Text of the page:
Two Virginia Tech students appeared in court Monday after being charged in connection with the abduction and murder of a 13-year-old girl whose body was found on the side of a North Carolina road last weekend.

David Eisenhauer, 18, was charged with kidnapping and first-degree murder and Natalie Keepers, 19, was charged wiht improper disposal of a body and accessory after the fact in the commission of a felony, in the case of Nicole Madison Lovell.

Lovell was described as "an awesome little girl" who had a tough life — she survived a liver transplant as a youngster and suffered from bullying at middle school and online, her mother said.

Police in Blacksburg, Va., said they have evidence showing Eisenhauer knew the girl before she disappeared, but have not released any details about what led up to her death.

Tammy Weeks told The Washington Post that authorities said Lovell likely had some sort of relationship with Eisenhauer on social media.

"That's all I know," Weeks told the paper. "It was some off-the-wall site I never heard of."

"Eisenhauer used this relationship to his advantage to abduct the 13-year-old and then kill her. Keepers helped Eisenhauer dispose of Nicole's body," a police statement said.

Eisenhauer's hearing happened ahead of schedule and out of sight of reporters on Monday. Keepers appeared later, handcuffed and shackled in an orange jumpsuit. She told Judge Robert Viar Jr. she understands the charges. Both have lawyers; neither one commented.

Eisenhauer cryptically told an investigator "I believe the truth can set me free," according to an arrest warrant viewed by The Roanoke Times.

Lovell's body was found Saturday at the side of a road just over the North Carolina state line. An autopsy is set for Monday, according to a Baltimore Sun reporter, though it's unclear when the results will be released.

During brief arraignments Monday morning, Eisenhauer and Keepers were appointed lawyers and given a preliminary hearing date of March 28, WDBJ7 reported. They were held without bond, according to a Baltimore Sun reporter.

The Post reported that Nicole had survived a series of health problems, including a liver transplant, lymphoma and the staph infection MRSA. Weeks said her daughter had been bullied both at school and on social media due to her appearance.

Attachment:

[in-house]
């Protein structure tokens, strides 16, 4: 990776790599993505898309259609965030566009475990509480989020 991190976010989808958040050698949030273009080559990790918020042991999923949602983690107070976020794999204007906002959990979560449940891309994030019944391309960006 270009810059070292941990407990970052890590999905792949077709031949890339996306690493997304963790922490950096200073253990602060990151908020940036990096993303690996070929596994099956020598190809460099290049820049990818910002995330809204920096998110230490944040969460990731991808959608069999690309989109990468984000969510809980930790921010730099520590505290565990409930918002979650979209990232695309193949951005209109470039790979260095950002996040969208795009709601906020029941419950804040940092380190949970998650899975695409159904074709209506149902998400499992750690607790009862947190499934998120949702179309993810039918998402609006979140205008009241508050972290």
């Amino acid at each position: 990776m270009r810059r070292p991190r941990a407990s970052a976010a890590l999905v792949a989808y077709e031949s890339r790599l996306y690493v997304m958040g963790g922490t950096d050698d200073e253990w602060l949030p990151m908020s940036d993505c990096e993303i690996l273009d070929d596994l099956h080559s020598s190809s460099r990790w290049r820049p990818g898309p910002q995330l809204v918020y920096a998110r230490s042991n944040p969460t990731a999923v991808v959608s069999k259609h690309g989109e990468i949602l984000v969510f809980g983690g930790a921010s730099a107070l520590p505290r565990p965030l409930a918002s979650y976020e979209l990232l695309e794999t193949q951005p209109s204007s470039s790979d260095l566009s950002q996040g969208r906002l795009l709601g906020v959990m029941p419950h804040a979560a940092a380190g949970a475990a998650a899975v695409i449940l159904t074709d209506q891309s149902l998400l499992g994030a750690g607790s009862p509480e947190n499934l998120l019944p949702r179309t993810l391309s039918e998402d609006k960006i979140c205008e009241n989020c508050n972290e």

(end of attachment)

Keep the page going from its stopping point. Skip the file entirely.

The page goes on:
"She didn’t like going to school," Weeks told the Post. "She was telling me that girls were saying she was fat and talking about her scars from her transplant."

The paper also reported that Nicole frequently posted updates to Facebook and Instagram about her search for teenage romance. At one point, she posted pictures of herself on a Facebook forum called "Teen Dating and Flirting" and asked if she was cute. Her post reportedly received 304 replies, many of them negative.

Blacksburg police had previously said that Eisenhauer and Lovell knew each other prior to her murder, but declined to say exactly how. Police spokesman Lt. Mike Albert said Eisenhauer "used this relationship to his advantage" to abduct and kill Lovell.

Charging documents stated that a gun wasn't used in Lovell's death, but provided few other details, according to The Baltimore Sun. The documents don't reveal how Eisenhauer knew Lovell.

Lovell, who lived in Blacksburg, where Virginia Tech is located, is believed to have slipped out of her room sometime early Wednesday. Her family said a nightstand had been pushed against her door and her window was open. They initially raised the alarm because Nicole needed daily medication as a result of her liver transplant.

"God got [Nicole] through [her health issues], and she fought through all that, and he took her life,” Weeks said. “That evil bastard took her life."

The Associated Press contributed to this report.

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